As an aside, so that you can measure my bona fides as a voice for life and against abortion, let me tell you about me.
- I first articulated a pro-life opinion in public as a Senior in high school at Lejeune High School, (Class of 1976) in an Advanced Biology class taught by Debra Hansen. The position I held then flowed principally from a moral conclusion regarding the act of abortion. As I moved into my adult years, I read extensively about abortion, its causes, its methods, its impact. My moral judgment became seasoned with other, equally valid, grounds of justification for the conclusion that abortion is always wrong.
- Soon, my opinion on abortion translated into action. I began speaking out against legalized abortion, including picketing and demonstrating at a local abortion facility here in Jacksonville, North Carolina. Eventually, in 1982, the rhetoric I and my brother, David Henderson, employed, resulted in a lawsuit against us for defamation by the owner of the abortion business. We prevailed. The defense of our constitutional rights of freedom of speech was accomplished by the North Carolina ACLU and by a newly founded organization, the Rutherford Institute.
- After we prevailed, my wife and I relocated to St. Louis University so that I could attend the Law School at St. Louis University. In hindsight, no better training ground exists for a pro-life advocate than an urban Catholic University in the process of surrendering its soul in pursuit of economic survival. The law school played welcoming host to a vocal pro-abortion element, embodied by the Women's Law Caucus. How hostile could Catholic law school be to pro-life expression? I once was called to an assistant dean’s office for posting a message on the student bulletin board comparing the Religious Coalition for Abortion Rights to Nazi apologists for the Holocaust. Ass. Dean Smith told me that my posting was "the most unprofessional thing he'd ever seen in the law school." Oddly, that was just days after two of my classmates were caught, in the act of copulation, on a classroom floor, by an adjunct professor arriving to teach an evening class!
- Upon graduation, for the next twenty-five years, I practiced law with nonprofit organizations that regularly and consistently included as a segment of cases a variety of opportunities for me to represent pro-life activists and antiabortion demonstrators. In the process, I represented teens seeking protection from parents trying to force them to have abortions, protesters threatened with arrest for the messages on their signs, pregnancy resource centers threatened with the imposition of a duty to spread the pro-abortion messages of the government. If you have heard of Operation Rescue, Christian Defense Coalition, Randall Terry, Joseph Foreman, Jayne Bray, Michael Bray, Patrick Mahoney, Keith Tucci, Jeff White, Rob Schenck, Paul Schenck, Jeannie Hill, then you’ve heard of my clients, or some of them.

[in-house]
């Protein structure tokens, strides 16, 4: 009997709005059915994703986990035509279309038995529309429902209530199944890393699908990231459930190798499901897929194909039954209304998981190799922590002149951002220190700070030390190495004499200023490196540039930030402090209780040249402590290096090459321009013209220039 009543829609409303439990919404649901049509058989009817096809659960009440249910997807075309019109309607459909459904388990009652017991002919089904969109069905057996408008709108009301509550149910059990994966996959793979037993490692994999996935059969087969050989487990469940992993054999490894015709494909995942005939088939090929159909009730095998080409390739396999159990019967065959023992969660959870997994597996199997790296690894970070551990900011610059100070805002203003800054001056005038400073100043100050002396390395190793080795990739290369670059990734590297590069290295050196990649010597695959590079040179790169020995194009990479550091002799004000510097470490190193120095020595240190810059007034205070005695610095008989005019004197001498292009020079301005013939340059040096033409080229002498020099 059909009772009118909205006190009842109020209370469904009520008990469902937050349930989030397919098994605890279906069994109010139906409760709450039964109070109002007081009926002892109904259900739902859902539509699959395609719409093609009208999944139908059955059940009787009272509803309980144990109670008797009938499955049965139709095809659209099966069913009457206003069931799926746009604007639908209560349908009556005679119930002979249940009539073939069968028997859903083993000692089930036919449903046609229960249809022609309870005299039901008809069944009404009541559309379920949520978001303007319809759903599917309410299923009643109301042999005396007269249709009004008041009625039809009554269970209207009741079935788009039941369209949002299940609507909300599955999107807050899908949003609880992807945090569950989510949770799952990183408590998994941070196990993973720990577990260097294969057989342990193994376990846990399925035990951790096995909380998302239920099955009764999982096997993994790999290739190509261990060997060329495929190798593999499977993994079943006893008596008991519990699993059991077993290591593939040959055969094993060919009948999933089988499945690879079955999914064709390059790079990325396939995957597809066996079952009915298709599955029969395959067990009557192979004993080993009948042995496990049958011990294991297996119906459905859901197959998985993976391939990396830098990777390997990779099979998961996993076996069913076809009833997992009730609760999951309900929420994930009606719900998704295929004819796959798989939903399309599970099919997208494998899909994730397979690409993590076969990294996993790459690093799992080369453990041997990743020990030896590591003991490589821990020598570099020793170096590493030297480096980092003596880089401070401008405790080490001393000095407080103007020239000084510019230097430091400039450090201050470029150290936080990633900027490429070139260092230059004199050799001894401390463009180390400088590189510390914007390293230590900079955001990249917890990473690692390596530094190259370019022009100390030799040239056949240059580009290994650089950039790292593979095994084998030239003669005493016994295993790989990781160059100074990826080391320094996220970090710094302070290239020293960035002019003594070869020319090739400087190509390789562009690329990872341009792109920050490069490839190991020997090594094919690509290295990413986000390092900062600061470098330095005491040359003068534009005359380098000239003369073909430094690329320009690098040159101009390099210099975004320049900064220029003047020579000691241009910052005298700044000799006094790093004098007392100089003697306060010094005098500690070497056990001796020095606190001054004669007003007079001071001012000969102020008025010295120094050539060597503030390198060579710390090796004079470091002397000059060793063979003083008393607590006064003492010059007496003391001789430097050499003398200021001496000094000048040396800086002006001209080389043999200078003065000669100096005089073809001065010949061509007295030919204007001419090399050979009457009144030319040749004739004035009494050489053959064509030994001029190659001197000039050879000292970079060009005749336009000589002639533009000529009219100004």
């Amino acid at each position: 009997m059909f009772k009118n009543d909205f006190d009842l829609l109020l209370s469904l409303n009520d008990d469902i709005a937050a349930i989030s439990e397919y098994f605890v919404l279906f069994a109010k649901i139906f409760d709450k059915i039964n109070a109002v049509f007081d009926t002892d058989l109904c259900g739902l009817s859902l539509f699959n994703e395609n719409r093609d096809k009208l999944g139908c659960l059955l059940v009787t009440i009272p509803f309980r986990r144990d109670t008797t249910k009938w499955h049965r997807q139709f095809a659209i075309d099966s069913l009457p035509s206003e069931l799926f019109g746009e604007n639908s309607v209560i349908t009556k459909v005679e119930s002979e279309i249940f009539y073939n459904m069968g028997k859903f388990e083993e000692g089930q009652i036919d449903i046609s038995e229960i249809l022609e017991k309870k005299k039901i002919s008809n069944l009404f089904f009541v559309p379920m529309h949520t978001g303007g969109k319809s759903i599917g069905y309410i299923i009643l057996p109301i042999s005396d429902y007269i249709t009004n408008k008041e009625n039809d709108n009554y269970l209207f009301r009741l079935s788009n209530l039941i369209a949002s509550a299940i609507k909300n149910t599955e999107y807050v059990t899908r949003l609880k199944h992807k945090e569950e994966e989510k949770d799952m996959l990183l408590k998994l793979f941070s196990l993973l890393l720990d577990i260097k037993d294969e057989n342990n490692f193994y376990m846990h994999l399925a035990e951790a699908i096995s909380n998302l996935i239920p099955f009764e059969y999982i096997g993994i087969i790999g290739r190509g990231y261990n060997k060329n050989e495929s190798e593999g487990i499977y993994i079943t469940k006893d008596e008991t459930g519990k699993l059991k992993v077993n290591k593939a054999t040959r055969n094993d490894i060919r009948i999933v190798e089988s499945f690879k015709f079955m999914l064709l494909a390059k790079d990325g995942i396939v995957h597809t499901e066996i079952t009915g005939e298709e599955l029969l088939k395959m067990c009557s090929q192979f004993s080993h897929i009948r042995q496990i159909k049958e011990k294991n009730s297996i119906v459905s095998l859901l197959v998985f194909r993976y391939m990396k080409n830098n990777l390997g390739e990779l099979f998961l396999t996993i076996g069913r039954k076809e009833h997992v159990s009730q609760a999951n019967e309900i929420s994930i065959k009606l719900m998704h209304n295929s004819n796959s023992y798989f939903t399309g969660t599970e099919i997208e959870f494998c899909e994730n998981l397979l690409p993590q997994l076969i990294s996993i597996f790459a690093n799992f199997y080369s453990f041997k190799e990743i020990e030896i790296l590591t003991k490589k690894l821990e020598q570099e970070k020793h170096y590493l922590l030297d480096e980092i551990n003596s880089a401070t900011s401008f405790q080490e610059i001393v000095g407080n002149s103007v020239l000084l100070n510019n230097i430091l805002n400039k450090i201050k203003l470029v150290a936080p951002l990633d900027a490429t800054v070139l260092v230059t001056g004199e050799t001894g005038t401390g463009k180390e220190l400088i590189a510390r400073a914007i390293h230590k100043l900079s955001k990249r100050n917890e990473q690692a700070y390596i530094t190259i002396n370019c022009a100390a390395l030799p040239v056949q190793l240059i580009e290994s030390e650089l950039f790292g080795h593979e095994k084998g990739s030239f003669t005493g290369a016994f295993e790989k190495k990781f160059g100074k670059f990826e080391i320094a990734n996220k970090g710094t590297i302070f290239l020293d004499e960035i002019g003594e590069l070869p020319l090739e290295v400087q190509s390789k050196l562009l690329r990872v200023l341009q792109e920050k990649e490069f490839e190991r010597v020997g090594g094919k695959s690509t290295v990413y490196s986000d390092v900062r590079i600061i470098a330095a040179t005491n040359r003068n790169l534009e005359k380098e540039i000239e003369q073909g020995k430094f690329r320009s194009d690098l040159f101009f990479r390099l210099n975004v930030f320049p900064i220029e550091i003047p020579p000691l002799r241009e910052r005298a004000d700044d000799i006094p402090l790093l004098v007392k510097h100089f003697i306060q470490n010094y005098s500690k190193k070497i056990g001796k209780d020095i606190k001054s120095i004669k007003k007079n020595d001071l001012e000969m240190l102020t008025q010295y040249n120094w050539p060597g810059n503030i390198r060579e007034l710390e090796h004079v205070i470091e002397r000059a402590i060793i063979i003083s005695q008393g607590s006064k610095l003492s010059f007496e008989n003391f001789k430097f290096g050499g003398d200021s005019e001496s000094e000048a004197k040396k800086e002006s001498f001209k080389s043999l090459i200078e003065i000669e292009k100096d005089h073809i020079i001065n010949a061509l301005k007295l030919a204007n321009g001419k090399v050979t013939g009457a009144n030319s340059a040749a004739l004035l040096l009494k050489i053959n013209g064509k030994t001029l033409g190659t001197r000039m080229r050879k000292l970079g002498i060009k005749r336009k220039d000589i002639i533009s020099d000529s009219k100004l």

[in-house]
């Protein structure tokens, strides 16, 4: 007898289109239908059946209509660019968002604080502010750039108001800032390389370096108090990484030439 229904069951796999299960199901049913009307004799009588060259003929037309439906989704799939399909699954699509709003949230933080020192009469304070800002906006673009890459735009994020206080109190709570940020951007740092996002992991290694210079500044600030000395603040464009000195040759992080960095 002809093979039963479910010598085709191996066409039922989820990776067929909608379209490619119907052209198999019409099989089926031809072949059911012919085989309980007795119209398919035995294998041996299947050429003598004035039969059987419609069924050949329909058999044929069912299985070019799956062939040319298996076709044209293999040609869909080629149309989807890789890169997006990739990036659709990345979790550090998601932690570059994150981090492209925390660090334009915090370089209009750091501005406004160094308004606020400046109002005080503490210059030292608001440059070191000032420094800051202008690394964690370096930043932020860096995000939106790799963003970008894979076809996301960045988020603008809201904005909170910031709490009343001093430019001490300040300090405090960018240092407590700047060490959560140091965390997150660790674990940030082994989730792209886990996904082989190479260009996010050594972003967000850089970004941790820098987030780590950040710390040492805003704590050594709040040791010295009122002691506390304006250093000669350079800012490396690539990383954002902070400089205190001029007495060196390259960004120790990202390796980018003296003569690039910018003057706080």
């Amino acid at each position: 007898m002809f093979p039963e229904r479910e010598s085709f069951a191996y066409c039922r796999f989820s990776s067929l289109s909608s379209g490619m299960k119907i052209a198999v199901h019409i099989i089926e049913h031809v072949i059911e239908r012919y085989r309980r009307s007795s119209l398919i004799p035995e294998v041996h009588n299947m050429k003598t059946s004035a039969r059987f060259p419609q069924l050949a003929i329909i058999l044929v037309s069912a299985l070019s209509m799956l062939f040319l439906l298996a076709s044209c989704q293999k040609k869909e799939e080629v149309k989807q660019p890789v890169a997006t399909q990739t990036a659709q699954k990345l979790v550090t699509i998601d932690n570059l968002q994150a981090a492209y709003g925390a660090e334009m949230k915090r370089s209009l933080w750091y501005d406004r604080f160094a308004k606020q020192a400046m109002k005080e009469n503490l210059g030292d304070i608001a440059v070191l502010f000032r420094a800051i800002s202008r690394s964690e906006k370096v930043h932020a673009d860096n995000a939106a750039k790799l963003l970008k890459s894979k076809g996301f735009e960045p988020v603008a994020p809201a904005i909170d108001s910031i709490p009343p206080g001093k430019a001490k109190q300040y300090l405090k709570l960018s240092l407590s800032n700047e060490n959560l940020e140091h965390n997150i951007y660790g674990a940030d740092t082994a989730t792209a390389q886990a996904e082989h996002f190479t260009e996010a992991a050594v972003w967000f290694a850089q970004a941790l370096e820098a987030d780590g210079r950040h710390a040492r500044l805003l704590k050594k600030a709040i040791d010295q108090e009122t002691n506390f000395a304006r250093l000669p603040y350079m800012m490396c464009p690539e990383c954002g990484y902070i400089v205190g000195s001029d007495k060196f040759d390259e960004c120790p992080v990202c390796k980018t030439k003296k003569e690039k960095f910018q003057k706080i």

Because the PCUCPA is so unlikely to become law, I feel at liberty to observe that the Act is little more than window dressing on a macabre set piece: the more than two score years of legalized child killing in the United States. In the face of the horror, the grinding inhumanity, of our abortion culture, can it possibly be that the best that the House of Representatives can muster is a bill doomed to die aborning -- much like the offspring of an abortion bound woman -- before it can ever be born.
As a matter of our national history, the Civil War, a national bloodletting of nearly a half million lost lives and untold lost prosperity, was the method by which the Supreme Court's disregarding of the personhood of Africans was, ultimately, corrected.
The right answer to the ongoing holocaust of legalized abortion in America can be found in the historic response of the Congress, the States and the People to the previous erroneous decision of the Supreme Court in Dred Scott v. Sandford. That historic response consisted of three proposed amendments to the Constitution, which became the Thirteenth, Fourteenth and Fifteenth Amendments to the US Constitution.
In Dred Scott, the Supreme Court held that blacks were not, and could never be, citizens of the United States. For that reason, courts could not entertain lawsuits by blacks seeking a declaration that, due to their sojourn in Free States, they had acquired status as freedmen and could not, thereafter, again be subject to bondage. A civil war and nearly a half million lost lives later, the Nation repudiated the Supreme Court by ratifying the three amendments, ending slavery, guaranteeing an equal right to vote, and, under the Fourteenth Amendment, granting status as US citizens and State citizens to blacks.